Dolly Parton is a music legend.
Her career spans 50 years, 11 Grammys, countless country music awards, and over a hundred-million records sold worldwide.
She’s released over seventy albums, and since her induction into the Rock and Roll Hall of Fame, she’s decided to live up to the title and release a rock album.
So she joined Newstalk ZB’s Hosking to talk her 49th studio album, Rockstar.
It features both original songs as well as covers of iconic hits, and on 27 of the 30 tracks Parton is accompanied by a whole cast of music stars.
When it came to building the album, Parton told Mike Hosking that it started with choosing songs she especially loved.
“Then you think, well, am I gonna be able to sing this song good and make the rock person that I’m stealing from proud?”
She said that she didn’t want to be just another country artist who made a rock album.
“If I’m gonna do a rock album, I’ve got to do it well enough to where the rock world will think, ‘Wow. You know, that’s pretty good.’”
While she didn’t get to record in person with every artist who features on the album, there were a few.
“That was fun,” Parton told the Newstalk ZB Breakfast host. “To actually get to stand there, get to talk to them after, you know, behind the scenes.”
It always seems like every famous person knows each other personally, but Parton revealed that wasn’t the case.
“I would actually... couldn’t honestly say I knew anybody other than Cheryl Crow and even Lou Harris.”
Dolly Parton’s genre of choice is country, so a rock album was a bit of a departure for her in terms of musical style.
She told Hosking that Kent Wells, her musical director and guitar player of over thirty years, told her that if she was going to do this, she had to be true to the genre.
“He said ‘you really need to kind of be true to the song, as true to the melody as you can be also, and still be yourself.’”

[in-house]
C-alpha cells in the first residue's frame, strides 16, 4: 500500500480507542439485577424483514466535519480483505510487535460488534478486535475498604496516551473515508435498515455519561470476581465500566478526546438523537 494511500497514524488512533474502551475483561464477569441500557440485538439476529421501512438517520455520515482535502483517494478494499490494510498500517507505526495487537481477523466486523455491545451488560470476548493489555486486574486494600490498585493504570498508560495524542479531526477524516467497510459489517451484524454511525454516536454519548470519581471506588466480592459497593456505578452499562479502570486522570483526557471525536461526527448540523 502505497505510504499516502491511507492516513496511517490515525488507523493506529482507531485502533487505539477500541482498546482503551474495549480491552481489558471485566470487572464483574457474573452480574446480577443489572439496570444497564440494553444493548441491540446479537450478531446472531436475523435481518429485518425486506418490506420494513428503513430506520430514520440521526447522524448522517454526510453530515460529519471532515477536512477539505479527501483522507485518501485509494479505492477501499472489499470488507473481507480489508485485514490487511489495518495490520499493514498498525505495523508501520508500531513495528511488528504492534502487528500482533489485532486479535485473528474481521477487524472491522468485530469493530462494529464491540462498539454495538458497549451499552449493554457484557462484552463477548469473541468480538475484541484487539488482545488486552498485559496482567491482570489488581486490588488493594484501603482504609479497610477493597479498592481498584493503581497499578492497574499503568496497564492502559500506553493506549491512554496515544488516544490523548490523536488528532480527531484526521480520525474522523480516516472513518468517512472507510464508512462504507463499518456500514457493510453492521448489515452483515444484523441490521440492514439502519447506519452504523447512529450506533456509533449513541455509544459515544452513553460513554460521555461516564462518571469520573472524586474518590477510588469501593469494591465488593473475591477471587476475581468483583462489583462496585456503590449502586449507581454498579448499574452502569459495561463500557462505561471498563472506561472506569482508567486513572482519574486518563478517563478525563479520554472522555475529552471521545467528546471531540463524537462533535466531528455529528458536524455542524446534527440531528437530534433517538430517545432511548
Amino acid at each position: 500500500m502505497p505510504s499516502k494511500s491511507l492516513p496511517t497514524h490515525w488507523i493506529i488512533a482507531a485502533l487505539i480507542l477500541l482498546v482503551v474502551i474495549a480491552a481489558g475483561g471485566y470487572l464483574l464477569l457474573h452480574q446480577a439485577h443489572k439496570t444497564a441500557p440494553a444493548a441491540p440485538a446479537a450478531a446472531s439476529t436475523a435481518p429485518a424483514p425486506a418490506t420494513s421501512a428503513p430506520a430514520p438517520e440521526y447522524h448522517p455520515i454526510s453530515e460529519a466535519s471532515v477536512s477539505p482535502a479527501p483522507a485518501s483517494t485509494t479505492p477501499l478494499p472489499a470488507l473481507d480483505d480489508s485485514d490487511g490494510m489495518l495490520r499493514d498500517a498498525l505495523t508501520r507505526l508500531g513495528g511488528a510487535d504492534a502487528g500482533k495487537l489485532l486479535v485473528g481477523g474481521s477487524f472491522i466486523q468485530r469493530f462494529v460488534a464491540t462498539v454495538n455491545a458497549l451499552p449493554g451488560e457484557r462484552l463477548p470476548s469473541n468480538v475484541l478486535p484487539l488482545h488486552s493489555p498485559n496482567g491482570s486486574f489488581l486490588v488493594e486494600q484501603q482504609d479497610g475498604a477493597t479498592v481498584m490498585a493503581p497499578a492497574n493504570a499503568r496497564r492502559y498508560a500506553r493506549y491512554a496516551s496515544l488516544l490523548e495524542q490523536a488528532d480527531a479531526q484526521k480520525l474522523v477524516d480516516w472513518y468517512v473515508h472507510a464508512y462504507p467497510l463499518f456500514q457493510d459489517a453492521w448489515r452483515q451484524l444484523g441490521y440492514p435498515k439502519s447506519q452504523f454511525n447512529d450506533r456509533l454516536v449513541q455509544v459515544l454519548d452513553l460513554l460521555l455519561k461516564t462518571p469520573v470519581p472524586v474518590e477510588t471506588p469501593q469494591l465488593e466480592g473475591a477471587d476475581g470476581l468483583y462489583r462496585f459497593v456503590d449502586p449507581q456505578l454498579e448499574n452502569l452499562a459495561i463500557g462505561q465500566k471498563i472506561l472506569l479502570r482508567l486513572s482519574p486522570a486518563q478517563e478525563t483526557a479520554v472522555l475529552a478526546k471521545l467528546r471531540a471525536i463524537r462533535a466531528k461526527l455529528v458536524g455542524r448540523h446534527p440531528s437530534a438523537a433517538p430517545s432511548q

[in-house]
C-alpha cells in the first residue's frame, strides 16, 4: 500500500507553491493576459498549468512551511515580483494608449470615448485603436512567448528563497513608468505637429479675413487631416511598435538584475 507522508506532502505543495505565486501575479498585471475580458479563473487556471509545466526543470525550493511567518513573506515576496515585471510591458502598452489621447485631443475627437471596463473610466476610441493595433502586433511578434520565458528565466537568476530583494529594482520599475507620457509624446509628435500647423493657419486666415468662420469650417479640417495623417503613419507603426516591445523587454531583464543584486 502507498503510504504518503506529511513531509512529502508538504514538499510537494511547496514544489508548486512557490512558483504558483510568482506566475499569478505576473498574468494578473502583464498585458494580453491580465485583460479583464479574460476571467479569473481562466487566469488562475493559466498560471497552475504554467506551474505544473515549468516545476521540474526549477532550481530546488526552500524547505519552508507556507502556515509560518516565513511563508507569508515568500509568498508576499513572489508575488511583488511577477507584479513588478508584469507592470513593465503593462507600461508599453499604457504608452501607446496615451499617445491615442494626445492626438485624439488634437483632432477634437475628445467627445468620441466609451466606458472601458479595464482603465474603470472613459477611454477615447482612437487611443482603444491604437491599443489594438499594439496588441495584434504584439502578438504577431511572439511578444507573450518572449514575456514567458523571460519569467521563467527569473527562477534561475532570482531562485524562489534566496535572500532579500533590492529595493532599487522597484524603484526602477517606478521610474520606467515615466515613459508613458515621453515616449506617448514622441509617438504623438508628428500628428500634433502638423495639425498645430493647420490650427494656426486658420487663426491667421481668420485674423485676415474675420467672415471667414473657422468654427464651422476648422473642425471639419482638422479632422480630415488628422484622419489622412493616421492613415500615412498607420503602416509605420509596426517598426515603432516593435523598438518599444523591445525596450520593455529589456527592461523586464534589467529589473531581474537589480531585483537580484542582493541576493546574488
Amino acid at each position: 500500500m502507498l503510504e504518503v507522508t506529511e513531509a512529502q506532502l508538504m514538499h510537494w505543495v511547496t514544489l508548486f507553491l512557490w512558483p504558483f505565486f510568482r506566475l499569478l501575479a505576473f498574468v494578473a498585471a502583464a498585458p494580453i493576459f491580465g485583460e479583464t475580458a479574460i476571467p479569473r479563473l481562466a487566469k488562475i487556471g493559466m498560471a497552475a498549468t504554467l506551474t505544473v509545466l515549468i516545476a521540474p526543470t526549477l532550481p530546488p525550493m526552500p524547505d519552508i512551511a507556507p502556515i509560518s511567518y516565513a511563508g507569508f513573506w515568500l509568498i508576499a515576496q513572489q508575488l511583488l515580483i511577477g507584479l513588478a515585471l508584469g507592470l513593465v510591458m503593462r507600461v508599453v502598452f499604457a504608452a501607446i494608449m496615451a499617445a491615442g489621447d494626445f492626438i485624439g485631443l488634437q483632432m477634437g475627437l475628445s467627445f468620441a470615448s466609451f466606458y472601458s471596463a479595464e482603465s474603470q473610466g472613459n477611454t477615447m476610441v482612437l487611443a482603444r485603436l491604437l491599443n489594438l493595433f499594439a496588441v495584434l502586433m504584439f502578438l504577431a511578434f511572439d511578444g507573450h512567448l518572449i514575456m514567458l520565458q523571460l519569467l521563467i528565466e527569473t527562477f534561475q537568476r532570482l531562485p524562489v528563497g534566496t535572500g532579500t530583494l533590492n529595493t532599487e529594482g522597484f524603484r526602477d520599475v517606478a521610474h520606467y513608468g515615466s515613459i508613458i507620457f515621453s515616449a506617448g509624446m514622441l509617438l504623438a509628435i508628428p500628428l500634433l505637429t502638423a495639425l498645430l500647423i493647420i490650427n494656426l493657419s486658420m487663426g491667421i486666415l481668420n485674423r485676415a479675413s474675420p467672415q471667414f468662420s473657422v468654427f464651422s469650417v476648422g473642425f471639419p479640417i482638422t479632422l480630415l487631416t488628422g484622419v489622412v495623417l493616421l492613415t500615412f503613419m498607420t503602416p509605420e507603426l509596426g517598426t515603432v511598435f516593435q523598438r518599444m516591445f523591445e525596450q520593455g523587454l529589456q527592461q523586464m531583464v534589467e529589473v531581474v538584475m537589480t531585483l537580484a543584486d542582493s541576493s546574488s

“I tried hard to, to try to stay in my lane so to speak,” she said.
These days, most modern albums feature between ten to fifteen songs, with twelve being the standard length. Rockstar has thirty.
“I always said I didn’t intend to do 30 songs,” Parton confessed to Hosking.
“I was just doing all these songs on a demo scale, and then I just kept doing songs that I really liked.”
With the completion of this album Parton’s done with the genre, telling Hosking that she’ll never need to do another rock album.
Country music has boomed over the years, the genre growing and becoming more successful globally, and in New Zealand.
“I’ve loved watching it grow too, and I’m just proud, you know, that people want to have that title: ‘I’m a country singer, I’m in country music,” Parton told Newstalk ZB.
With such an extensive career, last month’s release of her autobiography, and the upcoming release of Rockstar, there is one question: where does she go from here?
“I’m very passionate and very energetic and I have to focus that on something, but every new dream kind of spurs on another.”
“I have all these chances now that I have my “brand,”” Parton joked.
“I can sell cake one day and a rock and roll record on the next.”
Although she has plenty to look back on, Parton doesn’t dwell on the past, “I’m still looking to the future.”
“I’m gonna go just as long as I can and I’m gonna, I’m gonna create as much as I can,” she told Mike Hosking.
She plans to leave as much good in this world as she can, feeling that it’s her duty to make the most of herself.
“If I don’t, nobodies gonna do it for me.”
Rockstar is released on November 17th.
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